When meltdowns invade your marriage.

My forehead laid against the top of the steering wheel and it hurt as pressed up and down between my sobs. I hadn’t cried this hard in a while. I was defeated. My son’s meltdown kicked my ass. I spent hours picking apart what I’d wear and did my makeup with extra precision so I would “look” like a mom who had it all together. My son, and his autism sure as hell didn’t care.


He sat in the back staring off at pigeons circling the parking lot. I tried my best not to let him hear me cry. Worn down and scared, I pulled out of the parking lot and started running down the list of people to blame. My parents, my sister, my husband….yep…my husband’s fault.


A flood of pointed questions came over me:


“Where is he?

Why isn’t he here?

Why do I have to do this alone?

Don’t  they know I wasn’t built for this?

HE’S the laid back and patient one.

What kind of father would let us walk into this scary assessment by ourselves?”


A distant, very quiet voice inside of me started answering:

“He’s at work.

He couldn’t get the time off today.

You didn’t ask anyone to come with you.

You are built for this, you’re his mom.

He’s doing his part. He’s at work. He’s providing.”


Nonetheless, when he got home, I let him have it. I just railed into him about how terrible everything was, how I felt so alone, how he wasn’t there for me, how I needed him to do more…because his hepling bathe the kids, do dishes, laundry, diapers, basically everything I do on a daily basis wasn’t enough.  And then I realize it. I was having my own meltdown.

I was allowing my stress to pop the bottle top off of my pent up emotions and sprayed it all over my husband…the most hands-on father and provider you’ve met.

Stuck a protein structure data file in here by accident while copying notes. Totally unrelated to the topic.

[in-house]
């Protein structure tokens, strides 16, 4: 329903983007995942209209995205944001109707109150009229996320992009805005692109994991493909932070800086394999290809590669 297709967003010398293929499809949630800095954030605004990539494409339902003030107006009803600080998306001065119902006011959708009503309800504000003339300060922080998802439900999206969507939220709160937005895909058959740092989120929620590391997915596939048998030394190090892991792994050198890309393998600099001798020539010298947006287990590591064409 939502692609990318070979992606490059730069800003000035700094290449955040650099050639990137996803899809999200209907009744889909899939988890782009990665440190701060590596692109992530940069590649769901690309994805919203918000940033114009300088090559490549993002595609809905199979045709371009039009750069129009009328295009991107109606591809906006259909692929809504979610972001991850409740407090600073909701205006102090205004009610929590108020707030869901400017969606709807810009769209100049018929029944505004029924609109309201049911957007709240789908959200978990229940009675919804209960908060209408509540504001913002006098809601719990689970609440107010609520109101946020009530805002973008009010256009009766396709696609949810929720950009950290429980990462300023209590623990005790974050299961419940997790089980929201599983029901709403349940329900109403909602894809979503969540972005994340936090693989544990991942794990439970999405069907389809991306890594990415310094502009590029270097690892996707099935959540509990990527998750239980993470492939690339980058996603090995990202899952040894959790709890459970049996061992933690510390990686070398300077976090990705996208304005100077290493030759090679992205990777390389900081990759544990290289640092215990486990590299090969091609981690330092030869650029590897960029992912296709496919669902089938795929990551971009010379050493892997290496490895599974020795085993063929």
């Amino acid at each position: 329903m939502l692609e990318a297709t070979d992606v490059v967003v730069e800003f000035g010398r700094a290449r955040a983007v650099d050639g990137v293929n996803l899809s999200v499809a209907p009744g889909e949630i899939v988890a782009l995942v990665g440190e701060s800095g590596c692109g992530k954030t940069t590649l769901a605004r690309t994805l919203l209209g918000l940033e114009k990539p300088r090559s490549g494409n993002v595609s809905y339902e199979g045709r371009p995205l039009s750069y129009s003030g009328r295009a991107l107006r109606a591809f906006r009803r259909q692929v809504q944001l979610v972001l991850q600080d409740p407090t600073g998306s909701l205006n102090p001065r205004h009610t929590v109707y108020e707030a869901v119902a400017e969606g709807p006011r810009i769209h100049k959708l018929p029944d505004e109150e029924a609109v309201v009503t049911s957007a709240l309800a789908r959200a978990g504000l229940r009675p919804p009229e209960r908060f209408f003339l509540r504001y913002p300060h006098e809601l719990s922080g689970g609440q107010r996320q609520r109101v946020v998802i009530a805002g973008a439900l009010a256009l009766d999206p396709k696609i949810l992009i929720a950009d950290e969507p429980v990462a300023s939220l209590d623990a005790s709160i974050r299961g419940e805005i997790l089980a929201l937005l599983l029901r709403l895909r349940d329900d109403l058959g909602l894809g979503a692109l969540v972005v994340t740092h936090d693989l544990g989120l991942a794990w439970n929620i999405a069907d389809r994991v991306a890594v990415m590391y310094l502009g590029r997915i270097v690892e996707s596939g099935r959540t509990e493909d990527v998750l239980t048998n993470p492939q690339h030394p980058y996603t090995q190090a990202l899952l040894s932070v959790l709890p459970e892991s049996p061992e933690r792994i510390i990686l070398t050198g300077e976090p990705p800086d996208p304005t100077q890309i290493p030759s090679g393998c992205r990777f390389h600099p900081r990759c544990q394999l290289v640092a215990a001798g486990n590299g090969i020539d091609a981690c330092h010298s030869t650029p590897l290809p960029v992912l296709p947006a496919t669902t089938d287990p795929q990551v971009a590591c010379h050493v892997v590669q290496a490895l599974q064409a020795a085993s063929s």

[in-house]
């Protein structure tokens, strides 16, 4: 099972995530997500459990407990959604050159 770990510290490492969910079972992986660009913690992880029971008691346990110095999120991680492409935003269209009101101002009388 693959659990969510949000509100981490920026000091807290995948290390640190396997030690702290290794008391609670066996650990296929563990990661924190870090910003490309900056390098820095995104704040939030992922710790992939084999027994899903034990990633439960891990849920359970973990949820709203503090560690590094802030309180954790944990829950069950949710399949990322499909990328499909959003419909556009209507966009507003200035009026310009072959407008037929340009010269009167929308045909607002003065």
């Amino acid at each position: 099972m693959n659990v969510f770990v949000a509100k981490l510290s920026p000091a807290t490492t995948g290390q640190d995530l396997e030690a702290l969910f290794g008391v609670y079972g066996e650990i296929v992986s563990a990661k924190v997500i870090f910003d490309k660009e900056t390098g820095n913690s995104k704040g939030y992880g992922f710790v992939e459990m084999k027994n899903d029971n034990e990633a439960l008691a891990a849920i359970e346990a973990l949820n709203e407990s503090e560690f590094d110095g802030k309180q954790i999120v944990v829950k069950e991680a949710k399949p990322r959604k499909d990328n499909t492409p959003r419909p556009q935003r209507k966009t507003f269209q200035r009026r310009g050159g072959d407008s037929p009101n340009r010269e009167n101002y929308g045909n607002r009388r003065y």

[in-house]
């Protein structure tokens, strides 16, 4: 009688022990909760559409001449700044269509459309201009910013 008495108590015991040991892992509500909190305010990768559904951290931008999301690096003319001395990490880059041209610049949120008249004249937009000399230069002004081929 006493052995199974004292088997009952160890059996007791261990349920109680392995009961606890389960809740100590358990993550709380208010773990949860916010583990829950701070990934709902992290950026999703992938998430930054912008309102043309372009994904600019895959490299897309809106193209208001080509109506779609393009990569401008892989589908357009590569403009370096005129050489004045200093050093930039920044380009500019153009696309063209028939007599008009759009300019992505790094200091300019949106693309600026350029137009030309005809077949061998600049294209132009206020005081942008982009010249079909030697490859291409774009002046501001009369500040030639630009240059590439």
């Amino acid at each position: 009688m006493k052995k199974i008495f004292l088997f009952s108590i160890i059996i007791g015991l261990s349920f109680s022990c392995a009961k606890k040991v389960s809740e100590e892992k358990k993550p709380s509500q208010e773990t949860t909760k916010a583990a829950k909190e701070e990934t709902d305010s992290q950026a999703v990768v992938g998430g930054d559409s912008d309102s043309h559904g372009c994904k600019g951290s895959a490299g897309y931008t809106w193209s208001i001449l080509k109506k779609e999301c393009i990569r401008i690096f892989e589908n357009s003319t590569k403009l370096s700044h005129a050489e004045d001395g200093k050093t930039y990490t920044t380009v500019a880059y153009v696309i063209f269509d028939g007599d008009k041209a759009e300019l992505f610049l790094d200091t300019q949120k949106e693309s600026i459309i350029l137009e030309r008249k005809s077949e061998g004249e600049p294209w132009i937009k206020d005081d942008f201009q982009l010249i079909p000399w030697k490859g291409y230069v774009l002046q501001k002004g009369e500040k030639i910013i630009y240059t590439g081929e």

Parents of children with autism are at higher risk of divorcing than those with neurotypical children. I can sympathize. I think God put us through the ringer the first several years of our marriage because he knew we longer bumpy road ahead of us. So we had to build up our love, respect, and strength for one another.


Being a parent is hard. Being a parents and REMEMBERING you have a spouse is hard. Keeping that spark is hard. Adding elements like children with special needs, traumatic experiences, etc. make it all the more hard to be the happy couple who walked down the aisle.

Don’t let your words or actions make it even harder. Life will do its part to put obstacles in your way, don’t make the mistake of placing those obstacles there yourself.



Maximus The Great: It’s Official.

He’s three. He’s had three birthday parties. Three Christmases. Three Easter holidays.

He’s three and has had double as many assessments than birthdays, holidays, and years on this earth. They started when he first failed a milestone survey at 2 and half and his Early Head Start teacher asked me to meet with ECI. At that point, I realized I was caught. A dirty liar. I may have imagined the milestones he was expected to have completed while I hurriedly filled out the same surveys in the waiting room of my doctors office; “I think he imitated my line drawing,” “Sure he can alternate his feet while climbing steps. Some times. Once?”  I thought to myself. I guess I thought those forms were more of a testament of me as a mother than how my child was truly performing and interacting with the world. Six “tests” to determine whether or not my kid is normal. Two for ECI, one for the Autism Community Network (which was part 1 of 2), two more for therapy services, and most recently, a big one, his School District’s Special Education Assessment with a Licensed School Psychologist and Special Education Specialist.


Over the summer, as we spent our days together the cosmic bubble that consumed him, the one he’d allow me to enter every once in awhile, the one we’d have to step into to see the world through his eyes faded into something a little more transparent. He began to see us, interact with us. During our time together, a new school year began and so, we met with our local school district to get a Special Education evaluation.